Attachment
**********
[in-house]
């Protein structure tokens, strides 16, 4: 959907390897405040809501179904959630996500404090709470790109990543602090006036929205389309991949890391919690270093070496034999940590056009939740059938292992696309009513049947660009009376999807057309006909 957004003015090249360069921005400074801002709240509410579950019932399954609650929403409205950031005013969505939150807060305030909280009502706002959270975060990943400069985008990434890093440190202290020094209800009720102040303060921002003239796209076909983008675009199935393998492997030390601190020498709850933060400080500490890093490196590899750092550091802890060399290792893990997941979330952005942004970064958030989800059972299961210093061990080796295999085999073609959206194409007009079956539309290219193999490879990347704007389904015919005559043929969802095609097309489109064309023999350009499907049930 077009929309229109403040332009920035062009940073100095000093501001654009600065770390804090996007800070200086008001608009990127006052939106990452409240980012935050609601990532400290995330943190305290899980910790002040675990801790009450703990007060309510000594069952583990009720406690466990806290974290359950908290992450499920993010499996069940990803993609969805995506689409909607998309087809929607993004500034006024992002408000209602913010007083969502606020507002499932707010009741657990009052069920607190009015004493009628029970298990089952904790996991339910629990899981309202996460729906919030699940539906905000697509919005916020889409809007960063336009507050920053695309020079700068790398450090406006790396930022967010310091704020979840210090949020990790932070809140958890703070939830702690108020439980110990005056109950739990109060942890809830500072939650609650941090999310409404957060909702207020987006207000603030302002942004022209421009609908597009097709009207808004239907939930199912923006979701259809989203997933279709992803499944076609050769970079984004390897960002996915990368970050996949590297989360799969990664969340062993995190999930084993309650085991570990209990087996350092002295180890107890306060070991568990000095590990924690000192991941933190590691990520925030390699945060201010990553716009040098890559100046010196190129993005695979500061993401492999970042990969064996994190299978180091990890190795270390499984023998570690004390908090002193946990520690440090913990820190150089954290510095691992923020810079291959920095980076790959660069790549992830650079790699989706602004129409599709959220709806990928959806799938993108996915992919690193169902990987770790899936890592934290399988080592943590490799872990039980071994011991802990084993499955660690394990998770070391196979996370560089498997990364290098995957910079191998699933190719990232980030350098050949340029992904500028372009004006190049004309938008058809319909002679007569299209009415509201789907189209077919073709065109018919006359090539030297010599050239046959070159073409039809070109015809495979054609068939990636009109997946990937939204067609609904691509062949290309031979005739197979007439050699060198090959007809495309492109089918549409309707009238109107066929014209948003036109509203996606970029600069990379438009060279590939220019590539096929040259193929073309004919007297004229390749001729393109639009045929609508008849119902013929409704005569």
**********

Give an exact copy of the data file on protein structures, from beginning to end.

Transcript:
[in-house]
């Protein structure tokens, strides 16, 4: 959907390897405040809501179904959630996500404090709470790109990543602090006036929205389309991949890391919690270093070496034999940590056009939740059938292992696309009513049947660009009376999807057309006909 957004003015090249360069921005400074801002709240509410579950019932399954609650929403409205950031005013969505939150807060305030909280009502706002959270975060990943400069985008990434890093440190202290020094209800009720102040303060921002003239796209076909983008675009199935393998492997030390601190020498709850933060400080500490890093490196590899750092550091802890060399290792893990997941979330952005942004970064958030989800059972299961210093061990080796295999085999073609959206194409007009079956539309290219193999490879990347704007389904015919005559043929969802095609097309489109064309023999350009499907049930 077009929309229109403040332009920035062009940073100095000093501001654009600065770390804090996007800070200086008001608009990127006052939106990452409240980012935050609601990532400290995330943190305290899980910790002040675990801790009450703990007060309510000594069952583990009720406690466990806290974290359950908290992450499920993010499996069940990803993609969805995506689409909607998309087809929607993004500034006024992002408000209602913010007083969502606020507002499932707010009741657990009052069920607190009015004493009628029970298990089952904790996991339910629990899981309202996460729906919030699940539906905000697509919005916020889409809007960063336009507050920053695309020079700068790398450090406006790396930022967010310091704020979840210090949020990790932070809140958890703070939830702690108020439980110990005056109950739990109060942890809830500072939650609650941090999310409404957060909702207020987006207000603030302002942004022209421009609908597009097709009207808004239907939930199912923006979701259809989203997933279709992803499944076609050769970079984004390897960002996915990368970050996949590297989360799969990664969340062993995190999930084993309650085991570990209990087996350092002295180890107890306060070991568990000095590990924690000192991941933190590691990520925030390699945060201010990553716009040098890559100046010196190129993005695979500061993401492999970042990969064996994190299978180091990890190795270390499984023998570690004390908090002193946990520690440090913990820190150089954290510095691992923020810079291959920095980076790959660069790549992830650079790699989706602004129409599709959220709806990928959806799938993108996915992919690193169902990987770790899936890592934290399988080592943590490799872990039980071994011991802990084993499955660690394990998770070391196979996370560089498997990364290098995957910079191998699933190719990232980030350098050949340029992904500028372009004006190049004309938008058809319909002679007569299209009415509201789907189209077919073709065109018919006359090539030297010599050239046959070159073409039809070109015809495979054609068939990636009109997946990937939204067609609904691509062949290309031979005739197979007439050699060198090959007809495309492109089918549409309707009238109107066929014209948003036109509203996606970029600069990379438009060279590939220019590539096929040259193929073309004919007297004229390749001729393109639009045929609508008849119902013929409704005569």